Vladimir Putin Invades Ukraine

The Russian leader launched the attacks early Thursday morning. President Joe Biden condemned the move and warned of punishment.

Russian forces invaded Ukraine overnight on President Vladimir Putin’s orders and attacked targets across the country, with Ukraine’s military responding.

As of Thursday evening Eastern time, 137 Ukrainians (both civilian and military) had been killed and an additional 316 wounded, according to Ukrainian President Volodymyr Zelenskyy.

The incursion was first announced from the air, with sirens heard in the capital, Kyiv. Ukraine later released footage of Russian military vehicles entering the territory and said the Russians had successfully captured Chernobyl, the extremely sensitive site of a deadly nuclear disaster in 1986.

Zelenskyy said the country was severing all diplomatic ties with Russia. He also vowed to give weapons to anyone who wants to defend Ukraine, and urged people to donate blood to help the effort.

Putin announced the invasion in a speech broadcast Thursday morning local time.

Putin had previously said that eastern regions of Ukraine controlled by Russian-backed separatists should be treated as independent and approved a military deployment into the country in what U.S. officials called an invasion.

President Joe Biden said in a statement that Moscow had launched an “unprovoked and unjustified attack.” Biden added late Wednesday that he would soon make an address on the situation and unveil new U.S. punishments for Putin on top of the financial sanctions he had announced in coordination with American allies earlier in the week.

“President Putin has chosen a premeditated war that will bring a catastrophic loss of life and human suffering. Russia alone is responsible for the death and destruction this attack will bring... the world will hold Russia accountable,” Biden said. “Tonight, Jill and I are praying for the brave and proud people of Ukraine.”

Russia’s Defense Ministry claimed it had targeted Ukraine’s airbases and rendered them and other military infrastructure “inoperable,” saying the country’s air defense systems had been “suppressed.” Ukrainian officials also said Belarus, a close ally of Putin, had deployed its own military as part of the assault on border checkpoints.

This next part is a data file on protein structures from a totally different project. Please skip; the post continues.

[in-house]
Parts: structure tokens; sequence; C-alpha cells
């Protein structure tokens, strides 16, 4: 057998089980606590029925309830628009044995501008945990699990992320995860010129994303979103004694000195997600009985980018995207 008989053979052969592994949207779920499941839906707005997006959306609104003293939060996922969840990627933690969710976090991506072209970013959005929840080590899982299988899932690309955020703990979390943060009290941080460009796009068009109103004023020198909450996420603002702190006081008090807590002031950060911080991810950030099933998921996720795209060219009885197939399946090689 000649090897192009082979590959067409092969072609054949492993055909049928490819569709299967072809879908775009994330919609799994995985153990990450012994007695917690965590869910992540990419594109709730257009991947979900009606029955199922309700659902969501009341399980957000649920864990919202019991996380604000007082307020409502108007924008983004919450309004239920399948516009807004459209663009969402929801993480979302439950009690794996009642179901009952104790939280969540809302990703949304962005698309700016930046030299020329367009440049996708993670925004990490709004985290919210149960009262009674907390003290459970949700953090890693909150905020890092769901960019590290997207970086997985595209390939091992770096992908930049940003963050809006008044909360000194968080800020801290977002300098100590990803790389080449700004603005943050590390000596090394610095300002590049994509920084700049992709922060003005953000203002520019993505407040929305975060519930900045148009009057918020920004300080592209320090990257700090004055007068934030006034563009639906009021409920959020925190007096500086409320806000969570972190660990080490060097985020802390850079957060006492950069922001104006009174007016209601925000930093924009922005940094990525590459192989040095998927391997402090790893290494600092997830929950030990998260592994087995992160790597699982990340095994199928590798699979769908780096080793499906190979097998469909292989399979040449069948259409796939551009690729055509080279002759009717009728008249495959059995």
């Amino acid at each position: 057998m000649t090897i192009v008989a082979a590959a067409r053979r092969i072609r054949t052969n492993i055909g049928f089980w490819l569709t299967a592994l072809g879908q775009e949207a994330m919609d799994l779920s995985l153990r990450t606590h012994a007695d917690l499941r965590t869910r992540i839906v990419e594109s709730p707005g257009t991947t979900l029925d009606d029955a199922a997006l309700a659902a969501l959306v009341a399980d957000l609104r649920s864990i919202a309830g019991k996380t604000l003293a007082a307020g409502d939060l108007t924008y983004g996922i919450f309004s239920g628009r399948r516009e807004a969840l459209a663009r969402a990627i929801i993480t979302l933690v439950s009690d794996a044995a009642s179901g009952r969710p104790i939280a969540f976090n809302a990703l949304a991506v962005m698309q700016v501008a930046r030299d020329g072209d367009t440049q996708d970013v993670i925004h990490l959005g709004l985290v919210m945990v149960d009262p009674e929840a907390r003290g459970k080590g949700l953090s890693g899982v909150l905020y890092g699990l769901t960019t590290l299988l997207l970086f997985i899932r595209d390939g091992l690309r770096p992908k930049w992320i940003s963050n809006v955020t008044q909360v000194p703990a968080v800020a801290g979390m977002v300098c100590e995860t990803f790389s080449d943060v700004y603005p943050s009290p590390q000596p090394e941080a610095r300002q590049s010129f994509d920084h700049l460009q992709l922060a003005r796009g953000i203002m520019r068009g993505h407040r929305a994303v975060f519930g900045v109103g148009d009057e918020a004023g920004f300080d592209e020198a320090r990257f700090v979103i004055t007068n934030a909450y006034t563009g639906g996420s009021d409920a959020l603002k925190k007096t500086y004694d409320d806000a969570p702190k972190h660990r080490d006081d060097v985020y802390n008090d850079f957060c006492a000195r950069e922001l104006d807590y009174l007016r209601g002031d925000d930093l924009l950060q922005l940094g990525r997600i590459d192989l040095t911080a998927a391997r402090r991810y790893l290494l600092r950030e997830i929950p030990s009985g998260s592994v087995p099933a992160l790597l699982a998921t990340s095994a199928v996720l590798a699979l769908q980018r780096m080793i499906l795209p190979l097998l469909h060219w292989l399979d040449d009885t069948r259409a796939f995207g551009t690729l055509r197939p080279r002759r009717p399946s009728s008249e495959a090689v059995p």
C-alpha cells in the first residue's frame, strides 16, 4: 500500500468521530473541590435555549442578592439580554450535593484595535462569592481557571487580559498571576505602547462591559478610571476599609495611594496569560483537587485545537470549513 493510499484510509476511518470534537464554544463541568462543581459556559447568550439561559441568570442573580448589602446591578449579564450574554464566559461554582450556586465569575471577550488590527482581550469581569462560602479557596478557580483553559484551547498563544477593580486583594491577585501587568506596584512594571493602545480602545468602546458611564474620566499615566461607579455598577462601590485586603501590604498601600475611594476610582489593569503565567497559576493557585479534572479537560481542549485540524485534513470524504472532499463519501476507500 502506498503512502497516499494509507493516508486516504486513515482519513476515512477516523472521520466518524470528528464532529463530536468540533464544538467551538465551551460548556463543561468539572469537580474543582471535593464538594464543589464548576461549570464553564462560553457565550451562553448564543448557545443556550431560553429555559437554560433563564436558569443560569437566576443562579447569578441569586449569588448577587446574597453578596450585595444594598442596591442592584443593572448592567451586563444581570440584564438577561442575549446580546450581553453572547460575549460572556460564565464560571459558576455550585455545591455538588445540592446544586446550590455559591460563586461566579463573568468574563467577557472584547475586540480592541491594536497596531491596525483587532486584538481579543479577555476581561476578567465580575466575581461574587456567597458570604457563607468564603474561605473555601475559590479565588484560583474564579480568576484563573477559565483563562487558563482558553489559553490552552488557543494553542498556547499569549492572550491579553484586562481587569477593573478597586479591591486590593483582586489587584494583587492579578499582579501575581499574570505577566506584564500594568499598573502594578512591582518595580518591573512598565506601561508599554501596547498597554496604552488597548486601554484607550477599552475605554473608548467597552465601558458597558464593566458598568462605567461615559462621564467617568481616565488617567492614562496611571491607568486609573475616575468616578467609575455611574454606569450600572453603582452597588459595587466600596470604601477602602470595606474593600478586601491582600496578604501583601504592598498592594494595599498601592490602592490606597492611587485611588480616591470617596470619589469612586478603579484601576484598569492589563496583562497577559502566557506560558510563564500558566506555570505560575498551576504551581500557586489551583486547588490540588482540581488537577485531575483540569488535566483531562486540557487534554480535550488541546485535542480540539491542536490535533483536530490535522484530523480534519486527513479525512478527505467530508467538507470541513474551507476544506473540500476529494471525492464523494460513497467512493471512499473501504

Some U.S. officials have called for Belarus to be part of any sanctions package that will be announced by the White House later Thursday.

Many Ukrainians began to flee major city centers after the incursion began. Major backlogs at gas stations filled streets with cars waiting to buy fuel. Others took refuge in the city’s subway tunnels as air sirens sounded across the city.

Vehicle line up at a gasoline station in Kyiv, Ukraine on Thursday, after Russian troops launched their anticipated attack.
Vehicle line up at a gasoline station in Kyiv, Ukraine on Thursday, after Russian troops launched their anticipated attack.
Efrem Lukatsky via Associated Press

World leaders vowed to hold Russia accountable for the attack. French President Emmanuel Macron, who has been part of a last-ditch diplomatic effort, said his country “firmly condemned” Russia’s moves.

NATO Secretary-General Jen Stoltenberg said the attack put countless civilian lives at risk:

“Once again, despite our repeated warnings and tireless efforts to engage in diplomacy, Russia has chosen the path of aggression against a sovereign and independent country,” Stoltenberg said in a statement.

Biden spoke with his top national security advisers and Ukrainian President Zelenskyy as the Russian assault unfolded.

Zelenskyy, who has declared martial law, asked citizens to stay calm and said Ukraine remained “ready for everything.”

“We will win over everybody because we are Ukraine,” Zelenskyy said.

Experts and Ukrainian officials said the broad Russian offensive would likely cause massive humanitarian suffering.

“Resort to violence to settle territorial disputes causes incalculable damage to people and property,” David Miliband of the International Rescue Committee, an aid group, said in a statement. “We have seen a growing Age of Impunity in conflicts around the world, and deplore this latest evidence of major states treating the [United Nations] Charter as an optional extra in their decision-making.”

Liza Hearon and Nick Visser contributed to this article.

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